Students in Dor l’or  will learn in detail the structure and meaning of our synagogues services, skills that will prepare them for Bar and Bat Mitzvah and beyond. This experience will include a Tefillah laboratory where they will have an opportunity practice the prayers they will chant during services in a fun and interesting way.

In sixth grade, students will explore the Shabbat morning service, learning how to lead and comprehend the Hebrew prayers and understanding this part of our tradition in historical context and how they developed.  Students will also explore personal family histories and the history of Beth-El Zedeck.

In seventh grade, students will continue their Hebrew instruction with reviews of the Shabbat service while learning prayers and rituals that we encounter in other services, our daily lives and throughout the Jewish calendar.  During this year the class will also delve into understanding the weekly Torah portion in a discussion each week.  Jewish ethical dilemmas will also be explored and argued out in class to understand the development of justice in the Jewish tradition.

 

CONFIRMATION ACADEMY

Our new approach to post-B’nai Mitzvah education includes moving the time of classes from Sunday mornings to Sunday afternoon from 4:30 p.m.-6:00 p.m. During this time we will blend classroom learning, social activities and fun experiences.

Eighth Grade and Ninth Grade:  

Eighth Grade will have a core-curriculum that will explore the Shoah (the Holocaust) and the Modern State of Israel.  In the first semester, the class will look into the rise of Nazi Germany through the end of World War II and liberation.  In the second semester students will look at the establishment of the Modern State of Israel, its meaning to Jews in the diaspora and its place in the world.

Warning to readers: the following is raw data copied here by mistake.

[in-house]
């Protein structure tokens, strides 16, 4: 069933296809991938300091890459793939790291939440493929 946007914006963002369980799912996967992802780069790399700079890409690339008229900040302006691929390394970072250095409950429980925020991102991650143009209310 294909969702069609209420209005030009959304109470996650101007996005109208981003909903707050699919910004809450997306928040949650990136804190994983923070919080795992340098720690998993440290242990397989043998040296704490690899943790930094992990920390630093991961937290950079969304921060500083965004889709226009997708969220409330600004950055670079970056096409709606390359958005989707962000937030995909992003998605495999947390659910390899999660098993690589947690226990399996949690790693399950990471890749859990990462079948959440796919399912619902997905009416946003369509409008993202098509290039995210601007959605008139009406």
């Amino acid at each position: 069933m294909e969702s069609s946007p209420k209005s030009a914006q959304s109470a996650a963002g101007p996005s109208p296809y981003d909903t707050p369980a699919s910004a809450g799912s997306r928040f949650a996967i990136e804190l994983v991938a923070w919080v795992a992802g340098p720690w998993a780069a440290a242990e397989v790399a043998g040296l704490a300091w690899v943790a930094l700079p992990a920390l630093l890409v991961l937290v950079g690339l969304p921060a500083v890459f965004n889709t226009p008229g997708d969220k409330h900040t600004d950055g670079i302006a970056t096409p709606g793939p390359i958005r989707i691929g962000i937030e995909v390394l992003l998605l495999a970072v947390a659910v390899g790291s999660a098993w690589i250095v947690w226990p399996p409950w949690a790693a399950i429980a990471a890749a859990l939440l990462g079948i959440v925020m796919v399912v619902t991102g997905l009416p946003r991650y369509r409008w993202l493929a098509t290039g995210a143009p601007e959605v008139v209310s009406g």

Ninth Grade will have a core-curriculum exploring the vast diversity of the movements of Judaism and the diversity of religions in our community.  The first semester will look at the history of Jewish religious practice leading to the major movements in contemporary times.  The second semester will explore the basic tenets of the religions of our neighbors including visits to other houses of worship.

We also include programs designed for this age group called Shevet Achim for boys, and Rosh Hodesh for girls.   Both of these programs are once-a-month opportunities to explore topics of interest in a way that challenges students while building life-skills and self-esteem.  The programs, based on research, engage students through issues that may be gender-specific or easier to deal with in single gender seminars.

Tenth Grade

The Confirmation year is dedicated to helping our youth see the world through adult Jewish eyes.  Each session will focus on further developing their individual connection to Judaism through text, commentary, and debate.  As they explore the numerous voices from Jewish history on big ideas such as “God,” “Torah,” and “Israel,” students will be encouraged to define their own voices and understandings on these central concepts.  This seminar style will give the students an opportunity to develop an adult Jewish identity, adding their thoughts to the continuing tradition of our people as they struggle with issues relevant to their lives.  The class will also allow for an opportunity to see topics important to the students today through a Jewish lens.

In the Confirmation year, the class will travel to New York City with the Rabbis to explore its rich Jewish history, as we explore the immigration and migration of Jews through the city and experience the diversity of Judaism prominent there today.